red lights


Raw honesty

Mason Jennings
Shank Hall
Milwaukee, WI
April 16, 2005
Mason Mason Mason

Story and photos by Matt Schwenke

With two shows left to complete well over a year of touring in support of Use Your Voice, Mason Jennings showed signs of tiring from the tour, but with the help of his band and the sold-out crowd at Shank Hall, Jennings and company still managed to give a great performance.
Mason After the opening acts had finished, the smell of sage briefly cleansed the air and seemed to wipe the musical palette clean before the next course. Taking the stage in faded jeans, a simple collared shirt, and worn boots, Jennings strolled over to his mic and thanked the crowd for its support. After checking in with bassist Chris Morrissey and drummer Brian McLeod who followed right behind, Jennings went right in to things and opened the night with a mix of new and old that set the tone for the rest of the evening. The appearance and stage presence of this band would soon mimic the honest simplicity found in their music.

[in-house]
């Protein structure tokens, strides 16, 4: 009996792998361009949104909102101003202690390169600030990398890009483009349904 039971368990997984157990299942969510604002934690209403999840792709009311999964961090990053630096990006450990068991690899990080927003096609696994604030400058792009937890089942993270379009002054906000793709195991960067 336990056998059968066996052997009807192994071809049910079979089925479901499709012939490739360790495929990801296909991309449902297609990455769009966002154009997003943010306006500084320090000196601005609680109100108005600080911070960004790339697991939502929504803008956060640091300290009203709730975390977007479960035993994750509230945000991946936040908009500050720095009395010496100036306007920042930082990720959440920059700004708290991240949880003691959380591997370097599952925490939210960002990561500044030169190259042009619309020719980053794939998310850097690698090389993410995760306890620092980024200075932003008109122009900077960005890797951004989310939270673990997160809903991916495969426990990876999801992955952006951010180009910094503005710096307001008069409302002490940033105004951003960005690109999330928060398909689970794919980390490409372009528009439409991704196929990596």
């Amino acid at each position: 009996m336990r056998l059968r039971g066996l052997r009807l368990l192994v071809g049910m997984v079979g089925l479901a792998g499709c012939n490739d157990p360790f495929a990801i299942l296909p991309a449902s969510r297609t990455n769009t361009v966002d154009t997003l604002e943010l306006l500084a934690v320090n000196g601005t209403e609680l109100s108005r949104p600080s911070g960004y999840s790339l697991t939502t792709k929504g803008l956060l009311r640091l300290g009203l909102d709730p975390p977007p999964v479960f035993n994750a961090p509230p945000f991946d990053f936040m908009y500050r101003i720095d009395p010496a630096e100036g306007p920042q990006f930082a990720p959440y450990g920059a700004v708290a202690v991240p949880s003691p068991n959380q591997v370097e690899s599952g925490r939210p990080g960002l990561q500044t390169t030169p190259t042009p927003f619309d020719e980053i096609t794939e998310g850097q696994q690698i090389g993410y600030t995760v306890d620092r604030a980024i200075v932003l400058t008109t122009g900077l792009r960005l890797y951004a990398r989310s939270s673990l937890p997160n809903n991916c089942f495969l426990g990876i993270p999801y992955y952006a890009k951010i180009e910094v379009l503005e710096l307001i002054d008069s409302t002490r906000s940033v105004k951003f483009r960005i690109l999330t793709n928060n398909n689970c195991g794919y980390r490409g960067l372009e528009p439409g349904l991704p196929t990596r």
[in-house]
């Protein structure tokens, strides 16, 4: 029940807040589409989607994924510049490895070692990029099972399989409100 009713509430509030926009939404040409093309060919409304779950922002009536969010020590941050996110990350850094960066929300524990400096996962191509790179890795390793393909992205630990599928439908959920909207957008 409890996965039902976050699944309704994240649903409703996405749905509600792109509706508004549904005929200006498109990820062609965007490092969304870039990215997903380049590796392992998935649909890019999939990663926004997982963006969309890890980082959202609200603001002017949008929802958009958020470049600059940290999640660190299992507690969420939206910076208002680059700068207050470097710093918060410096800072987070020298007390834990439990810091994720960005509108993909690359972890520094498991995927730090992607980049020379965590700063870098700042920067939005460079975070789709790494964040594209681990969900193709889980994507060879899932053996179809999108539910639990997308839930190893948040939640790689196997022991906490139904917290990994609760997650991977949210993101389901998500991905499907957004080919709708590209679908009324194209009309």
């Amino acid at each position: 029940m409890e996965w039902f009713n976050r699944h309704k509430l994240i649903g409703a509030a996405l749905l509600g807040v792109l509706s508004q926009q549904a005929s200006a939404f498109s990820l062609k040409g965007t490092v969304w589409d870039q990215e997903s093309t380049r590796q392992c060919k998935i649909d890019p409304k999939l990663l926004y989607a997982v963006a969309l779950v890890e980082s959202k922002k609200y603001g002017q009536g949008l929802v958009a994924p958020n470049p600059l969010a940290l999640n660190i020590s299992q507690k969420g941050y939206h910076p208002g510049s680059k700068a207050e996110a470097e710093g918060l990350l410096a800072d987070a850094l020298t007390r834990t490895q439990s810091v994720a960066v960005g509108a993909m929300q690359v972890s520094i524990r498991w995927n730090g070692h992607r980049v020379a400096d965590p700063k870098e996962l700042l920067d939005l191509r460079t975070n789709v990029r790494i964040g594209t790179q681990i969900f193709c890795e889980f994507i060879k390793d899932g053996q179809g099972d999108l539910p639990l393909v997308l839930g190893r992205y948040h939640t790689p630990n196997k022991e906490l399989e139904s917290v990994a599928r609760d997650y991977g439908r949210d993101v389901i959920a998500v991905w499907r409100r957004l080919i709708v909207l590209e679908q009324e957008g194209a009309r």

Even though a strain could be heard in Jennings tour-worn voice, the transplanted Minnesotan's delivery and songwriting in older tunes such as "Big Sur," "Butterfly," "California," and "Darkness Between the Fireflies" was a little raw, simplisticly beautiful, and full of space-- much like the geography of Minnesota. Then there were the newer tunes like "Bullet," "Crown," and "Living In the Moment" that pushed the concert along and turned up the intensity within the crowd. Providing backing vocals while laying down velvety smooth bass lines, Chris Morrissey was solid all night. Drummer Brian McLeod was equally steady and seemed to be paying attention to every beat he pounded on his small drum kit. Adding to the traditional set-up of guitar, bass, and drums, Jennings displayed some of his multi-instrumental talent by playing harmonica over his guitar and taking a seat to play keyboard for a run of songs. As most of Jennings lyrics deal with hope, longing, and the difficulties of human experience, it was only fitting that Jennings brought members of the opening acts on stage during the encore to help in a version of Neil Young's "Heart of Gold."


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